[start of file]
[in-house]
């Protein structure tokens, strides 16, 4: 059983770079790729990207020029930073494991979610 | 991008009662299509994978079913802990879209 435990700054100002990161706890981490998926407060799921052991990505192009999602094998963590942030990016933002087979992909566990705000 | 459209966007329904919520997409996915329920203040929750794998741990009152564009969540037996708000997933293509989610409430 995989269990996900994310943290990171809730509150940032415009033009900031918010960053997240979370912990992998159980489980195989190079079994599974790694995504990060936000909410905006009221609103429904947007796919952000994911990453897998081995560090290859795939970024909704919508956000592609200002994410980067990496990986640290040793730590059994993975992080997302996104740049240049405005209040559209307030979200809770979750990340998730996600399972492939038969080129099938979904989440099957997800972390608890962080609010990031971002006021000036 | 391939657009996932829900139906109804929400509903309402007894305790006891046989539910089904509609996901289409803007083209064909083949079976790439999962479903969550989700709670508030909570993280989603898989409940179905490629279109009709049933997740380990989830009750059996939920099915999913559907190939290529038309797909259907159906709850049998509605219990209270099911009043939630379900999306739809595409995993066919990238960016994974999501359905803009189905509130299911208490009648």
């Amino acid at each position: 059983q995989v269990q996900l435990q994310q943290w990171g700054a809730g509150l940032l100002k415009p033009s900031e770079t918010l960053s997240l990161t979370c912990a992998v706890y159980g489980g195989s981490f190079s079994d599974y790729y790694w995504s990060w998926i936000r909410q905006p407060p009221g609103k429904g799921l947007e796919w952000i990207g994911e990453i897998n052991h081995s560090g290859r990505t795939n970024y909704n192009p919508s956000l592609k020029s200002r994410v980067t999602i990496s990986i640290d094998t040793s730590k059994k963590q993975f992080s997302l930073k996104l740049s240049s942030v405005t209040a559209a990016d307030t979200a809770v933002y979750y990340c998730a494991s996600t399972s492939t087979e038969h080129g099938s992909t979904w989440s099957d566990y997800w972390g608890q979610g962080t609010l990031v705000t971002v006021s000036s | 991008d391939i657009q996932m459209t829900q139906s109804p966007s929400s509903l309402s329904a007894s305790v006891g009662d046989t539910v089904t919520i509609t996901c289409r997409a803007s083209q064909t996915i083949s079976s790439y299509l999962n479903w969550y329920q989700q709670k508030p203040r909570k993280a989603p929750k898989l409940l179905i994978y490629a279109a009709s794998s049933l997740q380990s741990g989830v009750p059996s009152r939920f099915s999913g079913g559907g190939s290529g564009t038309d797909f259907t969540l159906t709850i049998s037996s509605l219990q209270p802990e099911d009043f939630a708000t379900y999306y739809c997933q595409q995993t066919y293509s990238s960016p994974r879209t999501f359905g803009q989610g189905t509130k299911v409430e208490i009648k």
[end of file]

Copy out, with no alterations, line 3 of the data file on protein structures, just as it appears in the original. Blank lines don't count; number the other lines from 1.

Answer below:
């Amino acid at each position: 059983q995989v269990q996900l435990q994310q943290w990171g700054a809730g509150l940032l100002k415009p033009s900031e770079t918010l960053s997240l990161t979370c912990a992998v706890y159980g489980g195989s981490f190079s079994d599974y790729y790694w995504s990060w998926i936000r909410q905006p407060p009221g609103k429904g799921l947007e796919w952000i990207g994911e990453i897998n052991h081995s560090g290859r990505t795939n970024y909704n192009p919508s956000l592609k020029s200002r994410v980067t999602i990496s990986i640290d094998t040793s730590k059994k963590q993975f992080s997302l930073k996104l740049s240049s942030v405005t209040a559209a990016d307030t979200a809770v933002y979750y990340c998730a494991s996600t399972s492939t087979e038969h080129g099938s992909t979904w989440s099957d566990y997800w972390g608890q979610g962080t609010l990031v705000t971002v006021s000036s | 991008d391939i657009q996932m459209t829900q139906s109804p966007s929400s509903l309402s329904a007894s305790v006891g009662d046989t539910v089904t919520i509609t996901c289409r997409a803007s083209q064909t996915i083949s079976s790439y299509l999962n479903w969550y329920q989700q709670k508030p203040r909570k993280a989603p929750k898989l409940l179905i994978y490629a279109a009709s794998s049933l997740q380990s741990g989830v009750p059996s009152r939920f099915s999913g079913g559907g190939s290529g564009t038309d797909f259907t969540l159906t709850i049998s037996s509605l219990q209270p802990e099911d009043f939630a708000t379900y999306y739809c997933q595409q995993t066919y293509s990238s960016p994974r879209t999501f359905g803009q989610g189905t509130k299911v409430e208490i009648k």